Former mayor takes some satisfaction in helping to pilot new airline passengers’ Bill of Rights
By Chris Lewis | Vol. 32 No. 22 (Aug. 14, 2019)
Some changes to national air regulations that took effect last month had their start right here in Conception Bay South.
As of early July, the first of two phases of new air passenger ‘rights’ were ordered into effect by the federal government.
In a nutshell, the regulations will see airlines take more responsibility when it comes to snags such as tarmac delays, denied boardings for passengers, damaged or lost baggage, transportation of musical instruments, and overall communication between airlines and passengers.
A second phase of changes in December will regulate how airlines deal with the seating of children aged 14 and under, and canceled or delayed flights.
While these changes should mean positive things for air passengers across the country, it was the efforts of a Conception Bay South man that initially sparked conversation on the topic, and brought it to a federal audience.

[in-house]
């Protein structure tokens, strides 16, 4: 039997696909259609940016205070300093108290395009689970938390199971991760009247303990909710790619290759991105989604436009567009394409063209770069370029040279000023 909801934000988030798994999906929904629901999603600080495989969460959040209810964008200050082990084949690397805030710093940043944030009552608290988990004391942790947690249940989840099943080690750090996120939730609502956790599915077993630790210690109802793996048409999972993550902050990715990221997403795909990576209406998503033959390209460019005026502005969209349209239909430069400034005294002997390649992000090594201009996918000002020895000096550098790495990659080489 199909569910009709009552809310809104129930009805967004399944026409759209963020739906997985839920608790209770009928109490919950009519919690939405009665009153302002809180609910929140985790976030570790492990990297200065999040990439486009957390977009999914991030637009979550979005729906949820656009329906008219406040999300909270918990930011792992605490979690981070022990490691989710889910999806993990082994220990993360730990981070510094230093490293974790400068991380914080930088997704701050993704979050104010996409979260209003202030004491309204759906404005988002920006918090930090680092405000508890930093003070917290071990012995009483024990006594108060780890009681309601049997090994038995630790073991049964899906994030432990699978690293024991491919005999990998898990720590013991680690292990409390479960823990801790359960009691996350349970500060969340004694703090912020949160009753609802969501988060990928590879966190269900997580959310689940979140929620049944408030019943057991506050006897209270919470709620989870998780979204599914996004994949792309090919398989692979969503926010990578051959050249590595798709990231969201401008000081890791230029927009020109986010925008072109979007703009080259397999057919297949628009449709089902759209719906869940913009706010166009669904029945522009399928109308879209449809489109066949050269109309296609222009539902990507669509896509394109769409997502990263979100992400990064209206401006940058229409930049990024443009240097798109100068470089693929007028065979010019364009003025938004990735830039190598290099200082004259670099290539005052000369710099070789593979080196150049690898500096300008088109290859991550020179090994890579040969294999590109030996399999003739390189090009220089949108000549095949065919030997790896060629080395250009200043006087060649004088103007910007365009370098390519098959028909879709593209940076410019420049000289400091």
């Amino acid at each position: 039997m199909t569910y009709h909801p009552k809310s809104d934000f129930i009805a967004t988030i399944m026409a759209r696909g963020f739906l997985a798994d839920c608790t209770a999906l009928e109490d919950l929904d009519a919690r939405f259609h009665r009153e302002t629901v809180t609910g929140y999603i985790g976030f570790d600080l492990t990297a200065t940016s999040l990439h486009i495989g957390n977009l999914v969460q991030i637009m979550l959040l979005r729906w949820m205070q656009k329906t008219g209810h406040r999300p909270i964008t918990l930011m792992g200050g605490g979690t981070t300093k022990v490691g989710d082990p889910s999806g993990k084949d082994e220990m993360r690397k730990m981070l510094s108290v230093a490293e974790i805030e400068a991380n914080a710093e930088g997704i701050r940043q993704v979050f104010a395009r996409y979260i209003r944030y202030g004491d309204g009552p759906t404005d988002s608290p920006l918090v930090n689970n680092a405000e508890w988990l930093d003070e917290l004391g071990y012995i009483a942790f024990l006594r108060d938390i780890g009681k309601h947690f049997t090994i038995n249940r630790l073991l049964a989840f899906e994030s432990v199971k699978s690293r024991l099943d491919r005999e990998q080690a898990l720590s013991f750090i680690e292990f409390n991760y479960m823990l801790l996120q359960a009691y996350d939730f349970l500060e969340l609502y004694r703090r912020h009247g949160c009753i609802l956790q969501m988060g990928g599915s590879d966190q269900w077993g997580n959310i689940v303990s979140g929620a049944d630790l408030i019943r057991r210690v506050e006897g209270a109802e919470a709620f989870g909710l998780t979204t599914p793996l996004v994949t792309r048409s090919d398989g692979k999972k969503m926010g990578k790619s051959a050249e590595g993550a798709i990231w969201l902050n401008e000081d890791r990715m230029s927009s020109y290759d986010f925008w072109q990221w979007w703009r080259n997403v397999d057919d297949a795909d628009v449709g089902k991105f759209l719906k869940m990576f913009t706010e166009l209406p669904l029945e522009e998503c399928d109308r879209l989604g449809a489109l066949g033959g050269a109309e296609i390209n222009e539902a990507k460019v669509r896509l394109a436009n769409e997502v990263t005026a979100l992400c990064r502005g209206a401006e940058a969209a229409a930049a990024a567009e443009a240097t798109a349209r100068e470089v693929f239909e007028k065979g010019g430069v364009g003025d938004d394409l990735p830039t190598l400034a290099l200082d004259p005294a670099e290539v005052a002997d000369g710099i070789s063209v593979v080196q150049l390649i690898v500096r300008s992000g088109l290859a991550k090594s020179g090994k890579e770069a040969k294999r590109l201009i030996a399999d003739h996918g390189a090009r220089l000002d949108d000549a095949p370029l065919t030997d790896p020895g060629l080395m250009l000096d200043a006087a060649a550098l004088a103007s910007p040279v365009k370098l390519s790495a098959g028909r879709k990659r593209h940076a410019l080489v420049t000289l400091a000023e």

Woodrow French made the issue a national cause while he served as mayor of Conception Bay South up to 2013 and in the years since then.
French said he felt urged to finally act when, as mayor, he received a call from a resident who was upset that their daughter’s flight home from Halifax during the holiday season had been terminated.
“This was, I think, the 23rd of December (2006). The earliest they said she could get (home) was the 11th of January,” French said.
This was around the same time that French was appointed to the board of the Federation of Canadian Municipalities. Thanks to this, French had a national platform, and he intended to use that platform to try and see some positive changes happen in the country.
His first line of action was to bring his ideas to council, asking that they pass a motion to support a call for an airline passengers’ bill of rights.
From there, French’s next move was to get a meeting with the transportation committee within the FCM.